At other times his delivery is quotable to the point of aphorism, as when, commenting on his manner of proceeding, he suggests that digression might in fact be “the shortest distance between two points, the straight line being so very congested," or when, commenting on his own birth, he notes, “I gave that first scream everything I’d got, you could have built a cathedral around it and baptized me on the spot." These little nuggets often combine with perspectival play, as when he suggests that “no two skulls are alike, as any peasant growing his turnips on the site of an ancient necropolis can tell you," though even here he cannot keep his tongue still: “No two turnips either, even if an exhumed turnip is sometimes so similar to a skull that you can mistake the one for the other." Or when—I’m getting the hang of this now—he notes that “the growing plant will never take the flower pot into consideration,” which is his way of explaining the equally aphorismic, “An illusion that is not maintained cannot survive."
The job he has apparently been hired to undertake is that of tour guide for a cave network covered in pre-historic paintings (though it takes some time to get this information out of him). He might also be an archeologist who lost his job after an accident left him lame in one leg, only to be offered by the government the tour guide job at the same site where he was injured. Or maybe he’s a grad student in charge of the gift shop just thinking about the paintings inside the cave. If there is a cave. If there are any paintings. These (the paintings) he describes lavishly in sometimes extravagant ekphrases that, of course, are taking us on the tour (which he never actually begins), only not just of prehistoric times but of time itself. What is officialdom, birth, or authenticity with such a perspective in mind? And here is the depth of the book, where all the apparent ramblings make a kind of cavernous sense that make you want to cry: when faced with the reality of great time, what is authority, let alone officialdom? What difference does it make whether your uniform fits you or not? It’s hard to care about the “rules of the profession or the duties of the function” when you’re taking your bearings from the disappearing Carbon 14 molecules in the remains of previous earthly lives.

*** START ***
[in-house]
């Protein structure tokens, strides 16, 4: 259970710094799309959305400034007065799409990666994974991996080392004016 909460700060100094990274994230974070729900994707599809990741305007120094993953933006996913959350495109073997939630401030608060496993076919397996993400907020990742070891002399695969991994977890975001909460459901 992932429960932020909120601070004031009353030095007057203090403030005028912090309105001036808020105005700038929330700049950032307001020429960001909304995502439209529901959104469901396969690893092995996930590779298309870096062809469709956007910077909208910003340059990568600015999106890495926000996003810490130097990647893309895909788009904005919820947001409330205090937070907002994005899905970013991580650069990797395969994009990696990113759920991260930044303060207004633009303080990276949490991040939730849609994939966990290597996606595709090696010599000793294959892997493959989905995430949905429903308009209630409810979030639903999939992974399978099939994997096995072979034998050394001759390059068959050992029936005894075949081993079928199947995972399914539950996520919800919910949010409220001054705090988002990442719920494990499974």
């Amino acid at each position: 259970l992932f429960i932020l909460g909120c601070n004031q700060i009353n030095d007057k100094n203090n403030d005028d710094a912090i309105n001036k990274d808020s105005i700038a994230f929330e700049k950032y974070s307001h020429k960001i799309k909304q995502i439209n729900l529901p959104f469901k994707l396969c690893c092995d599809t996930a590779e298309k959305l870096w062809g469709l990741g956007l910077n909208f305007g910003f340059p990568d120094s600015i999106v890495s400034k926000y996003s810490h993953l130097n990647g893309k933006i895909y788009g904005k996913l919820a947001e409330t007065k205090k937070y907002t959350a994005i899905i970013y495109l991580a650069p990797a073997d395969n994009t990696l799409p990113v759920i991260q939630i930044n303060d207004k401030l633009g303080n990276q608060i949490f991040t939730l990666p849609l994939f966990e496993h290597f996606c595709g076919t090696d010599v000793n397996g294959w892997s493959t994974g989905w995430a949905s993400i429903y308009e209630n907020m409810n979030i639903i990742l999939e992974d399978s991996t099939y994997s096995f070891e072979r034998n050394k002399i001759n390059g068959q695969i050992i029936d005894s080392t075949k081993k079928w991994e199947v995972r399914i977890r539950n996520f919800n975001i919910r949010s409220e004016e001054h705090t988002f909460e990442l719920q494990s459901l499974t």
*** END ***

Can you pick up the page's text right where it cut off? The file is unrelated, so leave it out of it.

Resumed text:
His style ranges from the technical to the lyric, from mock-heroic to farce and sound painting. Waters manages it all with impressive invention and control. I was bothered by the many comma splices, whose function I could not quite figure out, especially as the splice is so much more marked in English prose than in French, but even here the text appears to provide a response: The beginning of this sentence is about ten lines up, “… pushing almost to the extreme the mad enterprise of a total inventory that no one until now has dared attempt, as if all the beings and things of this world were separated only by commas and as if there did not exist between them these layers of indifference or mystery that make them individuals, cut off from one another…," and it ends another five lines down.
And so the footnote. The best way to describe it, I think, would be to say that, with its illusion of improvisation and its technical brilliance, Waters’s note functions a lot like a cadenza in a musical performance, where the ensemble lingers on a chord and lets the artist—in this case the translator artist—run up and down her scales in virtuoso patterns and figures, weaving a web of notes that correspond to, echo, and restate earlier notes and patterns. This of course is exactly what she’s been doing through the rest of the book, finding corresponding words, echoing, restating in virtuoso patterns and figures what the author expressed in a completely different language and cultural tradition. I would say that the note is the translation in microcosm (microlettrum) except that it can’t be that when it has no source text behind it—one of the defining traits of translation. Instead, it is an analogy for the translation and a powerful comment on it, invited by the author, authored by the translator, and sanctioned by the publisher. A brilliant performance.
Russell Scott Valentino is the author of two scholarly monographs and the translator of seven book-length literary works from Italian, Croatian, and Russian. He served as Editor-in-chief at The Iowa Review from 2009 to 2013 and is currently president of the American Literary Translators Association, Senior Editor at Autumn Hill Books, and Professor and Chair of Slavic and East European Languages and Cultures at Indiana University. His latest book, The Woman in the Window, will be published by the Ohio State University Press in 2014.
by Eric Chevillard; translated from the French by Alyson Waters
New York: Archipelago Books, 2012
$16.00 paperback; ISBN 978-1935744160